Table 4 Main results of the meta-analysis of TGF-ß1 gene polymorphisms in populations following HWE

TGF-ß1 codon 10 T/C polymorphism (rs1982073) and chronic HCV infection

Nine studies investigated the connection between the polymorphism of codon 10 T/C and the chronic HCV infection. The summary results revealed no strong connections between the codon 10 T/C polymorphism and the risk of chronic HCV infection in total or subgroup analyses (Tables 2 and 3). Only one study compared the patients with the SR controls, therefore, we were unable to evaluate the association of this SNP with the spontaneous clearance of HCV [23].

TGF-ß1 codon 25G/C polymorphism (rs1800471) and chronic HCV infection

Eleven studies explored the role of the codon 25G/C polymorphism on the chronic HCV infection. One of them just reported the allele distribution of C and G [17]. Overall, the pooling estimates showed no significant association between the codon 25G/C polymorphism and chronic HCV infection in all comparison models of total or subgroup analyses (Tables 2 and 3).

We were able to compare the chronic HCV infected cases with SR controls in the contrast of C vs. G in two studies [17, 23], but the pooling estimates showed the codon 25G/C polymorphism was not associated with the spontaneous clearance of HCV (C vs. G: OR = 1.286, 95% CI = 0.768–2.153, P = 0.338).

Sensitivity analysis

To test the stability of the summary effects model, we conducted the sensitive analysis by successively excluding single study. The summary effects were said stable if the pooling results rarely changed as the included studies successively were excluded. Take the analysis of -509C/T polymorphism in total control group as an example, when we successively excluded the studies with different data properties: Ma’s study which didn’t follow HWE; Mohy’s study whose sample size was the smallest one; and Pasha’s study whose sample size was the biggest one. The corresponding summary ORs were little altered (OR = 2.401, 95% CI = 1.350–4.270, P = 0.003; OR = 1.591, 95% CI = 1.106–2.290, P = 0.010; OR = 2.209, 95% CI = 1.130–4.320, P = 0.000, successively) (Additional file 5: Figure S1).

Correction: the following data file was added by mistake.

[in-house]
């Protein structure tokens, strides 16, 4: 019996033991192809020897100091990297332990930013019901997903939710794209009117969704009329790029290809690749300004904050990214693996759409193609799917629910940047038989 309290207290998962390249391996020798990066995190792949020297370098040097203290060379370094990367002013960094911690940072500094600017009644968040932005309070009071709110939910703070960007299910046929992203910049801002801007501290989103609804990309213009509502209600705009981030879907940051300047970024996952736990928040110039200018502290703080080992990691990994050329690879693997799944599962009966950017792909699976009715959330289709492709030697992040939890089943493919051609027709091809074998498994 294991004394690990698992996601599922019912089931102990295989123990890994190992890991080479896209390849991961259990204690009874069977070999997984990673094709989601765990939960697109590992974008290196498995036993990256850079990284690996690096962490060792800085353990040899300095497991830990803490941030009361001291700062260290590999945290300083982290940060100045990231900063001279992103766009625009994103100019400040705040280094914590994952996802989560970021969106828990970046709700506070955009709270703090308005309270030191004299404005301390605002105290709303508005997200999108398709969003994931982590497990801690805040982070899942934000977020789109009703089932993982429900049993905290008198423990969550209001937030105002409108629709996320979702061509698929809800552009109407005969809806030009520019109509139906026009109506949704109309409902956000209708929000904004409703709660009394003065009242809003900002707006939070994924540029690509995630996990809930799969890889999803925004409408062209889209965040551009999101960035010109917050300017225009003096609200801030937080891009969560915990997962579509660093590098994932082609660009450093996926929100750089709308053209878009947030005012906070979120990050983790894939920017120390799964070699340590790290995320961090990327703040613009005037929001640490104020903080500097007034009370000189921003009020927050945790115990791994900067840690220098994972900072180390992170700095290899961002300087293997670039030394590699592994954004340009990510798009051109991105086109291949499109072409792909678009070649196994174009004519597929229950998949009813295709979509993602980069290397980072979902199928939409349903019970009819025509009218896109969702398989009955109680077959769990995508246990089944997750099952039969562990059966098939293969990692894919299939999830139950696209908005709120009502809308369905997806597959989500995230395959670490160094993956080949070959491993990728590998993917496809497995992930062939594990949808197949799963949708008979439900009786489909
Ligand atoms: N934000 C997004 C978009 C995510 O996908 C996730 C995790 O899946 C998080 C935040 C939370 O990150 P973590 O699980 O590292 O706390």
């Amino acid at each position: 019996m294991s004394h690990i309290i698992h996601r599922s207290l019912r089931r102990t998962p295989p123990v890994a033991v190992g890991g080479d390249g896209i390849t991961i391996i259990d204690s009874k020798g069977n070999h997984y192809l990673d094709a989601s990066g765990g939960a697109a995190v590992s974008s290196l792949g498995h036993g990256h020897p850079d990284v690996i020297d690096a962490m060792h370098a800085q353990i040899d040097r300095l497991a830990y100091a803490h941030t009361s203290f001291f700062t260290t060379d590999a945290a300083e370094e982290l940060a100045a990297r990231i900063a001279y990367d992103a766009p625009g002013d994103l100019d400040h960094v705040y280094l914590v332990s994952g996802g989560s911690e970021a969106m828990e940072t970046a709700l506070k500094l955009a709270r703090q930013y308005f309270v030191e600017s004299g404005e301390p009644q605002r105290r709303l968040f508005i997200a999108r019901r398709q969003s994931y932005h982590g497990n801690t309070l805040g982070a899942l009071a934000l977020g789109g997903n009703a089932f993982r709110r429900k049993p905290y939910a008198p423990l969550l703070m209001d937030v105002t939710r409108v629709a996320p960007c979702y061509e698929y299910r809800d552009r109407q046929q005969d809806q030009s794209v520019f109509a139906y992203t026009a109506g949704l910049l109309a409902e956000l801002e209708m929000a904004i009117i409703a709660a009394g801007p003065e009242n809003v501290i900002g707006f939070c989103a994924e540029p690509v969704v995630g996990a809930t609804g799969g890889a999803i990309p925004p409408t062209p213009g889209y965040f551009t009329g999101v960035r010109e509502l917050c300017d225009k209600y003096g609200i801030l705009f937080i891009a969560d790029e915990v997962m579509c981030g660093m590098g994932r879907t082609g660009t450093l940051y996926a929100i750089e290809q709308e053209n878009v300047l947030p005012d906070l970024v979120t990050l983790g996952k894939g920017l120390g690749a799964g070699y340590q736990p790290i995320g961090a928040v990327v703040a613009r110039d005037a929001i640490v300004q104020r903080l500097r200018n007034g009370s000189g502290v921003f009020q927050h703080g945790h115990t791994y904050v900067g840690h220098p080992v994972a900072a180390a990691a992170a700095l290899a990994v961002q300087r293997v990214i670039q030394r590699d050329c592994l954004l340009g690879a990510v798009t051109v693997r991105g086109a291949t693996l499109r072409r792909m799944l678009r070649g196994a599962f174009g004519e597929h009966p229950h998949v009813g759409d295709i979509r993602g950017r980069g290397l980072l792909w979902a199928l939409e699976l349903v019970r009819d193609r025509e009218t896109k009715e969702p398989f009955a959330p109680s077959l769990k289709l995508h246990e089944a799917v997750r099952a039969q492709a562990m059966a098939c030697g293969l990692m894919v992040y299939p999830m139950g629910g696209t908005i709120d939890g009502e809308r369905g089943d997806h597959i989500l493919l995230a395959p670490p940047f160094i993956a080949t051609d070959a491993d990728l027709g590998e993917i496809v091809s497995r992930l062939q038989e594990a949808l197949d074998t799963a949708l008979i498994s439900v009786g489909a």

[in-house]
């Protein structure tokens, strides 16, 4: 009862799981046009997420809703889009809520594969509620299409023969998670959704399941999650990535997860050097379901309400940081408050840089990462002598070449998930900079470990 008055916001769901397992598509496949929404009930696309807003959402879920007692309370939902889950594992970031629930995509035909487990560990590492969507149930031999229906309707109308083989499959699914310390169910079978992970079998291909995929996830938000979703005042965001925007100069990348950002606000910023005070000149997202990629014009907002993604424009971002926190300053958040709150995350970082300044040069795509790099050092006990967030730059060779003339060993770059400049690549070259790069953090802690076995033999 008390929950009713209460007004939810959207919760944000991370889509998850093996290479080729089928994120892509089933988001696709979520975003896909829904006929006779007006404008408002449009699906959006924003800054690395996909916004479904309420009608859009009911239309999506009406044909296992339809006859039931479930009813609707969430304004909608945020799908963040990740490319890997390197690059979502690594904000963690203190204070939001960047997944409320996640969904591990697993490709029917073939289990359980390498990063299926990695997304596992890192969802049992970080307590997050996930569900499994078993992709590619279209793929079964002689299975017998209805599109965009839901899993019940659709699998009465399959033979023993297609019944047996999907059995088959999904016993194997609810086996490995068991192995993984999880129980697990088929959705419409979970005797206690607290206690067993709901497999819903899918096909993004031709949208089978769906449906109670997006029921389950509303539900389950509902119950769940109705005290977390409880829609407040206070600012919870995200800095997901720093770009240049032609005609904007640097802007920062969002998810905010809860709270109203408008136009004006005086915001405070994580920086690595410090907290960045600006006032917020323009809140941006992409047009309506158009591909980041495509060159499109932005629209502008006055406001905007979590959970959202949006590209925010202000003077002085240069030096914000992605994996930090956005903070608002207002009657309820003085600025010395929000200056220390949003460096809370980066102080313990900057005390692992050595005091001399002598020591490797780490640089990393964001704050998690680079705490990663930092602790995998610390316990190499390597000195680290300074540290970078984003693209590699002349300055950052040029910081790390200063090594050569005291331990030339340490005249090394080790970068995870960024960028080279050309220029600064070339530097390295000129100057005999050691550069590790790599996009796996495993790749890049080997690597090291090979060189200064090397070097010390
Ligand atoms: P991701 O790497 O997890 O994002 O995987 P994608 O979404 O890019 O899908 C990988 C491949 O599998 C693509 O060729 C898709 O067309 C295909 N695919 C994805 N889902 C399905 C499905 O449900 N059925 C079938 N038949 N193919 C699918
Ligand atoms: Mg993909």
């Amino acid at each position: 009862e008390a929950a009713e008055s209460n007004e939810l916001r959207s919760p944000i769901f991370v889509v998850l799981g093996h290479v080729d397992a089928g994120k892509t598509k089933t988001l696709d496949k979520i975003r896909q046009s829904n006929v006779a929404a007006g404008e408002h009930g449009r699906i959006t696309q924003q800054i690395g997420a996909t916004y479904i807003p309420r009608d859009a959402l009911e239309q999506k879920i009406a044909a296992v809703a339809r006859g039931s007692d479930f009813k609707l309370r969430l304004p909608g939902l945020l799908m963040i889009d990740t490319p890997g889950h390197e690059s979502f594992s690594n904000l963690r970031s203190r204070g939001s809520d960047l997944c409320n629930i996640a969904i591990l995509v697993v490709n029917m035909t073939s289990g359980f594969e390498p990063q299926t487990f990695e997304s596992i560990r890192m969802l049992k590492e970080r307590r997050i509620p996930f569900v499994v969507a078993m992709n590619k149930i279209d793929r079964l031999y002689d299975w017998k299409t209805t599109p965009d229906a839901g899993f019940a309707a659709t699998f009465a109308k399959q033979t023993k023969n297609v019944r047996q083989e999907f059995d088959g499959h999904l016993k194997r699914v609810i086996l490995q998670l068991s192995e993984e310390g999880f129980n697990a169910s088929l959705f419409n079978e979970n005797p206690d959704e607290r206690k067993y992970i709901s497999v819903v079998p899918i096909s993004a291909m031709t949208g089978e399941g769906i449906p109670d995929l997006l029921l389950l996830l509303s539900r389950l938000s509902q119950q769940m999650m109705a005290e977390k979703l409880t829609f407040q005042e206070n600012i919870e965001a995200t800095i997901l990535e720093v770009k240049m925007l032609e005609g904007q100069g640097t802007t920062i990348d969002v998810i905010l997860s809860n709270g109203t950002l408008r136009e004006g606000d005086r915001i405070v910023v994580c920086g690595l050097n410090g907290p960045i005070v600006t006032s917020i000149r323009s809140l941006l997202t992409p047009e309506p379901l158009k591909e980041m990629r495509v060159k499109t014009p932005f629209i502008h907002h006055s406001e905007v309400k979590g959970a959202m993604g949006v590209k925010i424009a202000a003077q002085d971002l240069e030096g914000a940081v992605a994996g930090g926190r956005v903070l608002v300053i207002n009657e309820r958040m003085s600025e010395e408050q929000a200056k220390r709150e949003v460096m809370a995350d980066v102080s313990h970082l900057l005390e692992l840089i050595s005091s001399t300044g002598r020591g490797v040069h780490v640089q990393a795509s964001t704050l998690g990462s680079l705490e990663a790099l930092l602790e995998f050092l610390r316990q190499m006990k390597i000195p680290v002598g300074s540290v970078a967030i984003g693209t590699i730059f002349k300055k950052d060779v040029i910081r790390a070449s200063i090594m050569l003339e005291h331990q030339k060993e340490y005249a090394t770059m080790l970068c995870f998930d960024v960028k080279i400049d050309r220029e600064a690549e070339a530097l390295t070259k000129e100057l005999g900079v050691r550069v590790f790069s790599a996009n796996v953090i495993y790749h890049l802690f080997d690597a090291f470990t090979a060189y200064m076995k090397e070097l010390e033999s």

Publication bias

The potential publication bias of studies for our meta-analysis conducted by the Begg’s funnel plot and the Egger’s test. The result indicated that publication bias of studies played a rare influence on our meta-analysis.

Discussion

Millions of people are infected with HCV which can be considered as one of the most frequent infectious diseases. It is still not clear about the reason that caused the differences in the outcome of HCV-infected patients and how to effectually clear the HCV from human body. Lots of researchers worked on finding the risk factors which may explain the curative mechanism of HCV infection. Although multiple factors have been reported, the genetic factors are thought as relative radical solutions for the curative mechanism of HCV infection. Recently, several papers presented that the polymorphisms of TGF-β1 may be responsible for HCV infection by affecting the expression and secretion of some cytokines. Since experiment data of individual study always shows imbalance of the structural which specifically performed as the difference in data size, ethnicities, regions and so on, the studies focusing on same subjects obtained controversial conclusions. These controversial conclusions were detrimental to clinical practice.